City Should Restore History Museum Water Subsidy

By Elizabeth Rimbault

With the changing of political representatives every two years and city managers averaging every five years, some issues become lost in history and eventually misrepresented by people that were not around when the issue was discussed. I don’t believe original intent should be changed or lost just because city records of the past failed to be totally clear. One such issue is the participation of the Antioch Historical Society as a beneficiary of the Transient Occupancy Tax (TOT) or Motel Tax.

For many years by virtue of ordinance the City of Antioch charged a motel tax of 7 percent and used the income in the general fund. In the early 1990’s a 3 percent increase in the tax was proposed to support the arts, culture and history in the City of Antioch. An advisory ballot measure was written by then City Attorney Bill Galstan, which asked if the citizens of Antioch would support increasing the motel tax by 3% with the proceeds being used to support the arts, culture and history activities within the community.

The members of the Historical Society soundly supported the measure and worked diligently for its passage. Society members wrote some of the arguments in favor of the measure in the ballot packet. The president of the Historical Society was appointed to the Civic Arts Commission to represent the interest of the Society in the programs that would be funded by the tax.

After its passage and confirmation by the council led by Mayor Joel Keller in 1992, the president of the Historical Society dropped off the Civic Arts Commission due to illness. The Arts Commission continued on, spending the tax that in early years harvested a range between $120,000 and $160,000 for the fund, however frequently forgetting the support and inclusion of the Historical Society.

When it became obvious the commission would continue to ignore the Historical Society that by all intent was included in the fund, former Mayor Verne Roberts and historical member Jim Boccio went to the mayor and City Manager Lee Walton and petitioned to have the situation corrected. An admission the Society had dropped through the cracks was made and a $5,000 annual stipend was immediately budgeted from the fund for the Historical Society. Over the years the amount increased to $6,000, and then under Mayor Don Freitas it was increased to $12,000. In addition to the money from the fund, the water bill for the grounds at the museum was waived.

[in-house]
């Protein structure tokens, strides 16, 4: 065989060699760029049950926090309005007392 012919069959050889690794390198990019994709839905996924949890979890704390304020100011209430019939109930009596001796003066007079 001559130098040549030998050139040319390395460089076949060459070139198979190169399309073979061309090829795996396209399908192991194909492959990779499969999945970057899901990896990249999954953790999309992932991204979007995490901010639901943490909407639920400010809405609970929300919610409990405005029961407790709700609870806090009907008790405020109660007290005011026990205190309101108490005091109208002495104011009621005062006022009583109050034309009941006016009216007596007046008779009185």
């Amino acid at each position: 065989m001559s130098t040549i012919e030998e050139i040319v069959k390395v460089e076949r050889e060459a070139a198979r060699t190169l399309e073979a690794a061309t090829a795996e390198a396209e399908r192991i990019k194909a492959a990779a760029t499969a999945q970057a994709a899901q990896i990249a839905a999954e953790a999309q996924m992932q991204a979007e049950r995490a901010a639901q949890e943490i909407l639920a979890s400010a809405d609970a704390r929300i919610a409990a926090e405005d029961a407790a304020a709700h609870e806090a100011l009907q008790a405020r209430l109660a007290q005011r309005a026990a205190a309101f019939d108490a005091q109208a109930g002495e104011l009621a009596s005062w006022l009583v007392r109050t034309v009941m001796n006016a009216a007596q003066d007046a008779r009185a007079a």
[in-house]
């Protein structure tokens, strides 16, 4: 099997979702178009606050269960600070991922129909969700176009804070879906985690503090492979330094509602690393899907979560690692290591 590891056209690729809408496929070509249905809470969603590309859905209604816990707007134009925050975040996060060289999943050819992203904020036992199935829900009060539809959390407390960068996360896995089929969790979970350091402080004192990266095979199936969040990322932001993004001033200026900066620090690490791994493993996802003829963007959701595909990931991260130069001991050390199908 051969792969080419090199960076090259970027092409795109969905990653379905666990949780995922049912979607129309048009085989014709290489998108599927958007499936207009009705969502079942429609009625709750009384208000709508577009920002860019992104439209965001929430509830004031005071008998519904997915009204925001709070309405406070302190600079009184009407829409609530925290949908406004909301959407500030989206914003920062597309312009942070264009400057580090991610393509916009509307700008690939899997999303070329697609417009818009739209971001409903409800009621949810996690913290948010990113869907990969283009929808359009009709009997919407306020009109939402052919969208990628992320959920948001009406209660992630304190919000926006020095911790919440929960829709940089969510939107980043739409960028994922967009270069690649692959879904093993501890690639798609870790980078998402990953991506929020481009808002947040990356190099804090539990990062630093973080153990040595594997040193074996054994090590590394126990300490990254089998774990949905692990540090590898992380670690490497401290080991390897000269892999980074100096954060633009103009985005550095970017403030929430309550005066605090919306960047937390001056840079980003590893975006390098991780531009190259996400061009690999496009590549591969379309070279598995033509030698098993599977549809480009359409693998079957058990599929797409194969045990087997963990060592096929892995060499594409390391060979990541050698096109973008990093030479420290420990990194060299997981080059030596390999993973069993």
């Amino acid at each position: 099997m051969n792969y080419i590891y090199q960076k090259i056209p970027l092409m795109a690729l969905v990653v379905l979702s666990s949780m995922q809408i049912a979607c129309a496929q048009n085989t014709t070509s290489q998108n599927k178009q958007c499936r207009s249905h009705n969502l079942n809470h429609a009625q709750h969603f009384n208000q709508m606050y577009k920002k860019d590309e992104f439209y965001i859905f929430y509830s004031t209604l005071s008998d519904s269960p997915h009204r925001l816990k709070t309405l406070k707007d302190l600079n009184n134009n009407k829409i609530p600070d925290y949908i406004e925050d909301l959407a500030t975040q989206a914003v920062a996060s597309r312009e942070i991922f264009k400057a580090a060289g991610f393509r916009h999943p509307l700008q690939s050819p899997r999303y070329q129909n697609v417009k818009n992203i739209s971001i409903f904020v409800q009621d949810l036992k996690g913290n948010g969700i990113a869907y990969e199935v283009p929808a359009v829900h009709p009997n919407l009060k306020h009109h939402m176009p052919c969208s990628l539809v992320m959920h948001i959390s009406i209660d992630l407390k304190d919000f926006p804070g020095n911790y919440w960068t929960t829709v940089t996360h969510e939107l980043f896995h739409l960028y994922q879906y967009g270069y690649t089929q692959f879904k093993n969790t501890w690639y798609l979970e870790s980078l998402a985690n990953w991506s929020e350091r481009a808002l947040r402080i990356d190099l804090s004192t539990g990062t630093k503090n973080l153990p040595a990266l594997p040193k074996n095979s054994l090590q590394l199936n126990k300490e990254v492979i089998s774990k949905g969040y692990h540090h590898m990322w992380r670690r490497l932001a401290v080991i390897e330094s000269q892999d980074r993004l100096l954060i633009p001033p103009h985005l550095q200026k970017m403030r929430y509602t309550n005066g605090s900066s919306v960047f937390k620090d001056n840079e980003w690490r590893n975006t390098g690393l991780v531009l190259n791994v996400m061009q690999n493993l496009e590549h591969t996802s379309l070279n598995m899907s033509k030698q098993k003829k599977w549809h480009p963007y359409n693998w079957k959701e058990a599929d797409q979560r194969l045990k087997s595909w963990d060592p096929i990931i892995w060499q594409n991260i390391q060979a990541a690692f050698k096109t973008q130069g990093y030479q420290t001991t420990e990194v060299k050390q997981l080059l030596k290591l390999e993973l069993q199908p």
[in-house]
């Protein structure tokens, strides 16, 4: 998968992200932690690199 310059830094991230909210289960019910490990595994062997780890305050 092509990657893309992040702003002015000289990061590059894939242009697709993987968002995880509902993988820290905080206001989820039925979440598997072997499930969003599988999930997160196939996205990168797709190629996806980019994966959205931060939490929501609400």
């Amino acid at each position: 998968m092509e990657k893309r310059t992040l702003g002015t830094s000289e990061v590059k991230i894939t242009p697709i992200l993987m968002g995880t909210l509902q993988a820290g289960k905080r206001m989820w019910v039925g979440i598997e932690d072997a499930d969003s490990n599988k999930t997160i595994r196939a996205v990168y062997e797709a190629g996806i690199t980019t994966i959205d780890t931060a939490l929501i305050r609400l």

In the late 1990’s with further discussion, all parties were reminded that the Arts, Culture and History Fund was established by an “advisory” ballot measure, which meant in times of extreme financial difficulty the entire fund could be diverted to the General Fund of the city. Several other things changed by the new century when the Civic Arts Commission was disbanded, the arts program was placed under City Manager Ramsey, and funding for historical became part of the recreation budget. Regardless of those changes, the Antioch Historical Society noted the financial difficulties of the city two years ago and voluntarily removed the stipend from their own budget.

In direct conflict with rather harsh statements made by City Manager Jim Jakel at the April Council meeting, the Society has not received the stipend now in two years. They have continued to receive free water for the grounds and have worked diligently to be good stewards of that water, being the lowest usage of any non-profit in the city receiving water. All of this having been said, the Society members understand and approve of the Council limiting the motel tax fund to the $18,000 brought in this recession year, and further limiting those funds to the preservation of the Lynn House Art Gallery that the City owns and is responsible for.

What is not understood is why the Historical Society has been singled out for the loss of all water from the water fund. Between the ball fields, the Senior Center and the Historical Museum, the museum has the least amount of usage, and provides a major asset to the culture of this community for free to all citizens. Last year the city subsidized the Water Park for over $850,000, and this budget subsidizes the Water Park for another $300,000-plus. But the children of downtown Antioch will rarely be able to travel to Southeast Antioch, or afford the fee for entry this summer, while the museum will welcome them inside twice a week, and to our grounds all week long, with no fee at all.